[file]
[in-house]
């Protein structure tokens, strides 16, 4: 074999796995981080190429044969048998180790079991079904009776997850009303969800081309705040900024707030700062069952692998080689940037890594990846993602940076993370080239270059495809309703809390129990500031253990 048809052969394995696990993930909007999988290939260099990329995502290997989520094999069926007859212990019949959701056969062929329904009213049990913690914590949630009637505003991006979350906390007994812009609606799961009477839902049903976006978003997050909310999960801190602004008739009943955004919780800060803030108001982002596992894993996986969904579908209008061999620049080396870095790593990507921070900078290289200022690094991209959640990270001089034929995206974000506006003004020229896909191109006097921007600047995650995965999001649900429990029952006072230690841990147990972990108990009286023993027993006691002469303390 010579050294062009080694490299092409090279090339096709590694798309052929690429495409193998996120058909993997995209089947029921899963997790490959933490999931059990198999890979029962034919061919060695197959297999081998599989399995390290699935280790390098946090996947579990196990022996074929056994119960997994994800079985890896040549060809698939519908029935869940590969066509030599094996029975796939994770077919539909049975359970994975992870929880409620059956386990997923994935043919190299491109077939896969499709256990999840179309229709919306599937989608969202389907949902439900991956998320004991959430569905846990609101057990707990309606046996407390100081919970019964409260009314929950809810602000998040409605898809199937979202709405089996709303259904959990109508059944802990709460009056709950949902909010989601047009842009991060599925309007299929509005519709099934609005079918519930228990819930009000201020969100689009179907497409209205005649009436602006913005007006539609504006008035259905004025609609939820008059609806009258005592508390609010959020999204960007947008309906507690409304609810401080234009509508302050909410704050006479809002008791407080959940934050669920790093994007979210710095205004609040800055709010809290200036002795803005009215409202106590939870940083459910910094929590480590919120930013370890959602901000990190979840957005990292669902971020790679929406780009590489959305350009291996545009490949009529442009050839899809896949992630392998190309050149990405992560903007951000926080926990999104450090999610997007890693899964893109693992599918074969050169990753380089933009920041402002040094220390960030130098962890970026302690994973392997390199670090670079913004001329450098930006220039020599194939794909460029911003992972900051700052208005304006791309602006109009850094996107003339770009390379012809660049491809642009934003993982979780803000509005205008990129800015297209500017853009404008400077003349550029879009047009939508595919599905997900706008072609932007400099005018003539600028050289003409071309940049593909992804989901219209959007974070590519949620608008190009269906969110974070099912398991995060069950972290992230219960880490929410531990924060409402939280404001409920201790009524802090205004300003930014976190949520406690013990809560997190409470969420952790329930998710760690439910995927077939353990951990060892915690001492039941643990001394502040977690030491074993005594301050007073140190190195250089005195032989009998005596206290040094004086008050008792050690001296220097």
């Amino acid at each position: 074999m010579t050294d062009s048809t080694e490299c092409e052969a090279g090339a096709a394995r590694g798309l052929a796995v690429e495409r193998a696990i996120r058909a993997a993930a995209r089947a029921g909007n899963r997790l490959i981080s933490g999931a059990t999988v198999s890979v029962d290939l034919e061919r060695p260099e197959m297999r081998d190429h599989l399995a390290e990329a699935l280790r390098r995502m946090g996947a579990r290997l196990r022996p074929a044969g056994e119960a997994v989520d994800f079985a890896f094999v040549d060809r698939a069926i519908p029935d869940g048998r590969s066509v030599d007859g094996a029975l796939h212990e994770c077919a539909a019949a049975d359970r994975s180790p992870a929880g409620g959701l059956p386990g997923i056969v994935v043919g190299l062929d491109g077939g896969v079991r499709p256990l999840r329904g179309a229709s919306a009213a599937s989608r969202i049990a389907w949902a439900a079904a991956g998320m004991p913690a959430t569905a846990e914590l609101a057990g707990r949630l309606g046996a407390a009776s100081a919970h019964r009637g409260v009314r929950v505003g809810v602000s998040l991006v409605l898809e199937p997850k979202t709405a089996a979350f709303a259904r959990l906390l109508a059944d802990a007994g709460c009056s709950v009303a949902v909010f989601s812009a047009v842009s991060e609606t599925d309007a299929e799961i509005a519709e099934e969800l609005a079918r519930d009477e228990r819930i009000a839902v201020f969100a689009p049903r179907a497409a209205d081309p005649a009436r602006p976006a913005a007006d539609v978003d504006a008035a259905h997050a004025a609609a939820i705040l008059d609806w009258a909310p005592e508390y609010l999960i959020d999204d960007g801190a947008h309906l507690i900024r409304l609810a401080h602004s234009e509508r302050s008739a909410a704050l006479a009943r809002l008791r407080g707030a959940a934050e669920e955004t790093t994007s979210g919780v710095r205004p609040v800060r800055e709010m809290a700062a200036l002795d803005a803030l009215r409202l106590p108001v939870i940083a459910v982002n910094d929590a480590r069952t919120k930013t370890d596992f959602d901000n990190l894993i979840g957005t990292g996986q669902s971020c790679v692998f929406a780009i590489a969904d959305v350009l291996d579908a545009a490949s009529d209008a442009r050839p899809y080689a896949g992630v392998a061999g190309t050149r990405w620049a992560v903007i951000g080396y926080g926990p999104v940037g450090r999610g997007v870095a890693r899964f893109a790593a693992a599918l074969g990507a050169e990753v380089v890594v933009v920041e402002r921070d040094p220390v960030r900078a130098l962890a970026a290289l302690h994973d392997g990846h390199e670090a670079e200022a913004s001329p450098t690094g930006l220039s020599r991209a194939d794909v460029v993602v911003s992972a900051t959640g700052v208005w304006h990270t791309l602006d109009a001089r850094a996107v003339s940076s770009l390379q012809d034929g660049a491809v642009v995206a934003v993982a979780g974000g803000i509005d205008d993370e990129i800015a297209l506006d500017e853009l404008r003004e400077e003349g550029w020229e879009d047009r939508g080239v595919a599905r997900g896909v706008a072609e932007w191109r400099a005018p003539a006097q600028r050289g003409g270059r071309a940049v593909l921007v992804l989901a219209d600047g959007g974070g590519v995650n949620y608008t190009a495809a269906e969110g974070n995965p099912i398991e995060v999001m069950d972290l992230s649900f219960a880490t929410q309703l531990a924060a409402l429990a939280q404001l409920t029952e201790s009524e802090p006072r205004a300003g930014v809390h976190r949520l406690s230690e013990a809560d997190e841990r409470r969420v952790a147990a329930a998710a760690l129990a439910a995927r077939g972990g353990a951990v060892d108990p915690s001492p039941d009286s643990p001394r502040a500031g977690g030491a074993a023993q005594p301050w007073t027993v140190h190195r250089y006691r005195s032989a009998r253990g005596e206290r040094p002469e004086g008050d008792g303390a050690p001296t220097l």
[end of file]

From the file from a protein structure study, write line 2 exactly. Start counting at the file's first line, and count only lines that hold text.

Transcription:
């Protein structure tokens, strides 16, 4: 074999796995981080190429044969048998180790079991079904009776997850009303969800081309705040900024707030700062069952692998080689940037890594990846993602940076993370080239270059495809309703809390129990500031253990 048809052969394995696990993930909007999988290939260099990329995502290997989520094999069926007859212990019949959701056969062929329904009213049990913690914590949630009637505003991006979350906390007994812009609606799961009477839902049903976006978003997050909310999960801190602004008739009943955004919780800060803030108001982002596992894993996986969904579908209008061999620049080396870095790593990507921070900078290289200022690094991209959640990270001089034929995206974000506006003004020229896909191109006097921007600047995650995965999001649900429990029952006072230690841990147990972990108990009286023993027993006691002469303390 010579050294062009080694490299092409090279090339096709590694798309052929690429495409193998996120058909993997995209089947029921899963997790490959933490999931059990198999890979029962034919061919060695197959297999081998599989399995390290699935280790390098946090996947579990196990022996074929056994119960997994994800079985890896040549060809698939519908029935869940590969066509030599094996029975796939994770077919539909049975359970994975992870929880409620059956386990997923994935043919190299491109077939896969499709256990999840179309229709919306599937989608969202389907949902439900991956998320004991959430569905846990609101057990707990309606046996407390100081919970019964409260009314929950809810602000998040409605898809199937979202709405089996709303259904959990109508059944802990709460009056709950949902909010989601047009842009991060599925309007299929509005519709099934609005079918519930228990819930009000201020969100689009179907497409209205005649009436602006913005007006539609504006008035259905004025609609939820008059609806009258005592508390609010959020999204960007947008309906507690409304609810401080234009509508302050909410704050006479809002008791407080959940934050669920790093994007979210710095205004609040800055709010809290200036002795803005009215409202106590939870940083459910910094929590480590919120930013370890959602901000990190979840957005990292669902971020790679929406780009590489959305350009291996545009490949009529442009050839899809896949992630392998190309050149990405992560903007951000926080926990999104450090999610997007890693899964893109693992599918074969050169990753380089933009920041402002040094220390960030130098962890970026302690994973392997390199670090670079913004001329450098930006220039020599194939794909460029911003992972900051700052208005304006791309602006109009850094996107003339770009390379012809660049491809642009934003993982979780803000509005205008990129800015297209500017853009404008400077003349550029879009047009939508595919599905997900706008072609932007400099005018003539600028050289003409071309940049593909992804989901219209959007974070590519949620608008190009269906969110974070099912398991995060069950972290992230219960880490929410531990924060409402939280404001409920201790009524802090205004300003930014976190949520406690013990809560997190409470969420952790329930998710760690439910995927077939353990951990060892915690001492039941643990001394502040977690030491074993005594301050007073140190190195250089005195032989009998005596206290040094004086008050008792050690001296220097």